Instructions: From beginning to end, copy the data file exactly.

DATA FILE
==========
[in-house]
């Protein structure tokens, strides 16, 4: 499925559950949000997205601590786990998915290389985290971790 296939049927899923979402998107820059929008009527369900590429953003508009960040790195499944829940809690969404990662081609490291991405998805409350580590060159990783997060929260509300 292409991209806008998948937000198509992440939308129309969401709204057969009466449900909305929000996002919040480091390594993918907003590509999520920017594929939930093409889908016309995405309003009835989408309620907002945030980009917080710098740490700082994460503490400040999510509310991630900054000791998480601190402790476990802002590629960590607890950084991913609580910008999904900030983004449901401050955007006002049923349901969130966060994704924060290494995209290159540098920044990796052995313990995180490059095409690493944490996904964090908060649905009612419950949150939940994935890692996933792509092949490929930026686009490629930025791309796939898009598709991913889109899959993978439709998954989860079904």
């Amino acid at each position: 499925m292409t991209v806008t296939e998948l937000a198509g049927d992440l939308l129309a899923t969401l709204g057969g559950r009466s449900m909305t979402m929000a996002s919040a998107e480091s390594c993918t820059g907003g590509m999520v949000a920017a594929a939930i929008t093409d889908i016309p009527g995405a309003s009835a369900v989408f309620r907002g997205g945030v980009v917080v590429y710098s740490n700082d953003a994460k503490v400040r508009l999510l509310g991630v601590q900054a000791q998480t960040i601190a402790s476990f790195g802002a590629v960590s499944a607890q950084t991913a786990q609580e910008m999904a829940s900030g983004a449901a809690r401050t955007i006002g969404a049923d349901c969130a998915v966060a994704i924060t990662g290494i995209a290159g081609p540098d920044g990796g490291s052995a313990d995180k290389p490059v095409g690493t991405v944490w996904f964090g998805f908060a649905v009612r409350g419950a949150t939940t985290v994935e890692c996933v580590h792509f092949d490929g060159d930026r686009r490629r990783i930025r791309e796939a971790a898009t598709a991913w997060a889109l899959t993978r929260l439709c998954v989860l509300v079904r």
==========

[in-house]
């Protein structure tokens, strides 16, 4: 499925559950949000997205601590786990998915290389985290971790 296939049927899923979402998107820059929008009527369900590429953003508009960040790195499944829940809690969404990662081609490291991405998805409350580590060159990783997060929260509300 292409991209806008998948937000198509992440939308129309969401709204057969009466449900909305929000996002919040480091390594993918907003590509999520920017594929939930093409889908016309995405309003009835989408309620907002945030980009917080710098740490700082994460503490400040999510509310991630900054000791998480601190402790476990802002590629960590607890950084991913609580910008999904900030983004449901401050955007006002049923349901969130966060994704924060290494995209290159540098920044990796052995313990995180490059095409690493944490996904964090908060649905009612419950949150939940994935890692996933792509092949490929930026686009490629930025791309796939898009598709991913889109899959993978439709998954989860079904």
């Amino acid at each position: 499925m292409t991209v806008t296939e998948l937000a198509g049927d992440l939308l129309a899923t969401l709204g057969g559950r009466s449900m909305t979402m929000a996002s919040a998107e480091s390594c993918t820059g907003g590509m999520v949000a920017a594929a939930i929008t093409d889908i016309p009527g995405a309003s009835a369900v989408f309620r907002g997205g945030v980009v917080v590429y710098s740490n700082d953003a994460k503490v400040r508009l999510l509310g991630v601590q900054a000791q998480t960040i601190a402790s476990f790195g802002a590629v960590s499944a607890q950084t991913a786990q609580e910008m999904a829940s900030g983004a449901a809690r401050t955007i006002g969404a049923d349901c969130a998915v966060a994704i924060t990662g290494i995209a290159g081609p540098d920044g990796g490291s052995a313990d995180k290389p490059v095409g690493t991405v944490w996904f964090g998805f908060a649905v009612r409350g419950a949150t939940t985290v994935e890692c996933v580590h792509f092949d490929g060159d930026r686009r490629r990783i930025r791309e796939a971790a898009t598709a991913w997060a889109l899959t993978r929260l439709c998954v989860l509300v079904r």